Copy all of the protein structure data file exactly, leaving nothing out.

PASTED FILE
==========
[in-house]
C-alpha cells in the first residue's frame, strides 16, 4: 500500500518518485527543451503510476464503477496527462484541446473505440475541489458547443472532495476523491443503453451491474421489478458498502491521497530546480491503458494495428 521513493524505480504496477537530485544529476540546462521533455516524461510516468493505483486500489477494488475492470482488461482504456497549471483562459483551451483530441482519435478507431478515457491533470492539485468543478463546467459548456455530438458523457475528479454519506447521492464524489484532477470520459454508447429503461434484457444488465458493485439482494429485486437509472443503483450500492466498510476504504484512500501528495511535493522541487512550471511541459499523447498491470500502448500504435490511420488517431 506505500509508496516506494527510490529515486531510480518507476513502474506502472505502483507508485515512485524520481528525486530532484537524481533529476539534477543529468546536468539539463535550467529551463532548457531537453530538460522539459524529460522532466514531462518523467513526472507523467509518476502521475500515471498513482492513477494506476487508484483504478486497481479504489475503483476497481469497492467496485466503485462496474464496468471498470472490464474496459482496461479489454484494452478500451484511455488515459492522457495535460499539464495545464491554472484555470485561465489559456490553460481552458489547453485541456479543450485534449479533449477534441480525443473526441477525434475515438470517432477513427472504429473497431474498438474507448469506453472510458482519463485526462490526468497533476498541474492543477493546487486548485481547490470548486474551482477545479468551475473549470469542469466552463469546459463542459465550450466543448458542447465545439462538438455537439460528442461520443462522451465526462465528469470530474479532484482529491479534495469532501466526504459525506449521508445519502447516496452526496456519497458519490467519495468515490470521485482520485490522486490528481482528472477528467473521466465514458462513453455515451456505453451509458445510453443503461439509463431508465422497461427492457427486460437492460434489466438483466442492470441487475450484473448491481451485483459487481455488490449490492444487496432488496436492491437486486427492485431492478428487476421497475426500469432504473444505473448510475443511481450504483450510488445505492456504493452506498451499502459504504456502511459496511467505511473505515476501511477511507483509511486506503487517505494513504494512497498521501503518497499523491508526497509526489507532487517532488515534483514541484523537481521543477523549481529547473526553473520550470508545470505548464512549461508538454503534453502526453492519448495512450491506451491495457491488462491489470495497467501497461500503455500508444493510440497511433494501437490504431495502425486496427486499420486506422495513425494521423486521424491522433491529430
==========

[in-house]
C-alpha cells in the first residue's frame, strides 16, 4: 500500500518518485527543451503510476464503477496527462484541446473505440475541489458547443472532495476523491443503453451491474421489478458498502491521497530546480491503458494495428 521513493524505480504496477537530485544529476540546462521533455516524461510516468493505483486500489477494488475492470482488461482504456497549471483562459483551451483530441482519435478507431478515457491533470492539485468543478463546467459548456455530438458523457475528479454519506447521492464524489484532477470520459454508447429503461434484457444488465458493485439482494429485486437509472443503483450500492466498510476504504484512500501528495511535493522541487512550471511541459499523447498491470500502448500504435490511420488517431 506505500509508496516506494527510490529515486531510480518507476513502474506502472505502483507508485515512485524520481528525486530532484537524481533529476539534477543529468546536468539539463535550467529551463532548457531537453530538460522539459524529460522532466514531462518523467513526472507523467509518476502521475500515471498513482492513477494506476487508484483504478486497481479504489475503483476497481469497492467496485466503485462496474464496468471498470472490464474496459482496461479489454484494452478500451484511455488515459492522457495535460499539464495545464491554472484555470485561465489559456490553460481552458489547453485541456479543450485534449479533449477534441480525443473526441477525434475515438470517432477513427472504429473497431474498438474507448469506453472510458482519463485526462490526468497533476498541474492543477493546487486548485481547490470548486474551482477545479468551475473549470469542469466552463469546459463542459465550450466543448458542447465545439462538438455537439460528442461520443462522451465526462465528469470530474479532484482529491479534495469532501466526504459525506449521508445519502447516496452526496456519497458519490467519495468515490470521485482520485490522486490528481482528472477528467473521466465514458462513453455515451456505453451509458445510453443503461439509463431508465422497461427492457427486460437492460434489466438483466442492470441487475450484473448491481451485483459487481455488490449490492444487496432488496436492491437486486427492485431492478428487476421497475426500469432504473444505473448510475443511481450504483450510488445505492456504493452506498451499502459504504456502511459496511467505511473505515476501511477511507483509511486506503487517505494513504494512497498521501503518497499523491508526497509526489507532487517532488515534483514541484523537481521543477523549481529547473526553473520550470508545470505548464512549461508538454503534453502526453492519448495512450491506451491495457491488462491489470495497467501497461500503455500508444493510440497511433494501437490504431495502425486496427486499420486506422495513425494521423486521424491522433491529430